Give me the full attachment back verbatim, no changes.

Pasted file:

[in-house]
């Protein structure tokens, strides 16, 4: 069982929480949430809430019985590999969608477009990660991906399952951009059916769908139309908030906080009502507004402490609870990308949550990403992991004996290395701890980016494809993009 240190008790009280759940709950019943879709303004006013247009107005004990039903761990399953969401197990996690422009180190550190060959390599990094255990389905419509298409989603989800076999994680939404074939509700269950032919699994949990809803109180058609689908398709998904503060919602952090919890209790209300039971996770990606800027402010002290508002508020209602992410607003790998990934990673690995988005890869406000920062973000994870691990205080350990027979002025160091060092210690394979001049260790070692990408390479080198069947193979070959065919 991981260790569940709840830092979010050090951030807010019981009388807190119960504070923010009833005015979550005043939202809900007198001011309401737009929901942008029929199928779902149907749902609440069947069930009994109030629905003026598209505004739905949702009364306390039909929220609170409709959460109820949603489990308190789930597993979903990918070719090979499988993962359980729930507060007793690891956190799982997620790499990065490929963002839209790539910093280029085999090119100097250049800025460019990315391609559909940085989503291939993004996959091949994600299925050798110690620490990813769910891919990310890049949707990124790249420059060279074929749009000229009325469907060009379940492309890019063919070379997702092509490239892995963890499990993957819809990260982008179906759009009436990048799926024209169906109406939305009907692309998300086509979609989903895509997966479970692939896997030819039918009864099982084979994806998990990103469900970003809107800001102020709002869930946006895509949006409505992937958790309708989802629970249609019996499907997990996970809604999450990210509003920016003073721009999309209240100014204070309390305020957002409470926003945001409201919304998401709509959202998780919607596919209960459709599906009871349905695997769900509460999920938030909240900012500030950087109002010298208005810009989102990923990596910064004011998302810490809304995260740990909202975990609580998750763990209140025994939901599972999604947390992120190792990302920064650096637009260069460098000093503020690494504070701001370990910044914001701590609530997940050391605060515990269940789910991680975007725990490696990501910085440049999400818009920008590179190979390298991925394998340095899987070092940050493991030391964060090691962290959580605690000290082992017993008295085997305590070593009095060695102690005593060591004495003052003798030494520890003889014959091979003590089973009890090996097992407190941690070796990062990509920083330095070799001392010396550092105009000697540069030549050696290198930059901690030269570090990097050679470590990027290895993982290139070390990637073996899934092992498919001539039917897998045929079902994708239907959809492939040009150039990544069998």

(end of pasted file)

[in-house]
């Protein structure tokens, strides 16, 4: 069982929480949430809430019985590999969608477009990660991906399952951009059916769908139309908030906080009502507004402490609870990308949550990403992991004996290395701890980016494809993009 240190008790009280759940709950019943879709303004006013247009107005004990039903761990399953969401197990996690422009180190550190060959390599990094255990389905419509298409989603989800076999994680939404074939509700269950032919699994949990809803109180058609689908398709998904503060919602952090919890209790209300039971996770990606800027402010002290508002508020209602992410607003790998990934990673690995988005890869406000920062973000994870691990205080350990027979002025160091060092210690394979001049260790070692990408390479080198069947193979070959065919 991981260790569940709840830092979010050090951030807010019981009388807190119960504070923010009833005015979550005043939202809900007198001011309401737009929901942008029929199928779902149907749902609440069947069930009994109030629905003026598209505004739905949702009364306390039909929220609170409709959460109820949603489990308190789930597993979903990918070719090979499988993962359980729930507060007793690891956190799982997620790499990065490929963002839209790539910093280029085999090119100097250049800025460019990315391609559909940085989503291939993004996959091949994600299925050798110690620490990813769910891919990310890049949707990124790249420059060279074929749009000229009325469907060009379940492309890019063919070379997702092509490239892995963890499990993957819809990260982008179906759009009436990048799926024209169906109406939305009907692309998300086509979609989903895509997966479970692939896997030819039918009864099982084979994806998990990103469900970003809107800001102020709002869930946006895509949006409505992937958790309708989802629970249609019996499907997990996970809604999450990210509003920016003073721009999309209240100014204070309390305020957002409470926003945001409201919304998401709509959202998780919607596919209960459709599906009871349905695997769900509460999920938030909240900012500030950087109002010298208005810009989102990923990596910064004011998302810490809304995260740990909202975990609580998750763990209140025994939901599972999604947390992120190792990302920064650096637009260069460098000093503020690494504070701001370990910044914001701590609530997940050391605060515990269940789910991680975007725990490696990501910085440049999400818009920008590179190979390298991925394998340095899987070092940050493991030391964060090691962290959580605690000290082992017993008295085997305590070593009095060695102690005593060591004495003052003798030494520890003889014959091979003590089973009890090996097992407190941690070796990062990509920083330095070799001392010396550092105009000697540069030549050696290198930059901690030269570090990097050679470590990027290895993982290139070390990637073996899934092992498919001539039917897998045929079902994708239907959809492939040009150039990544069998």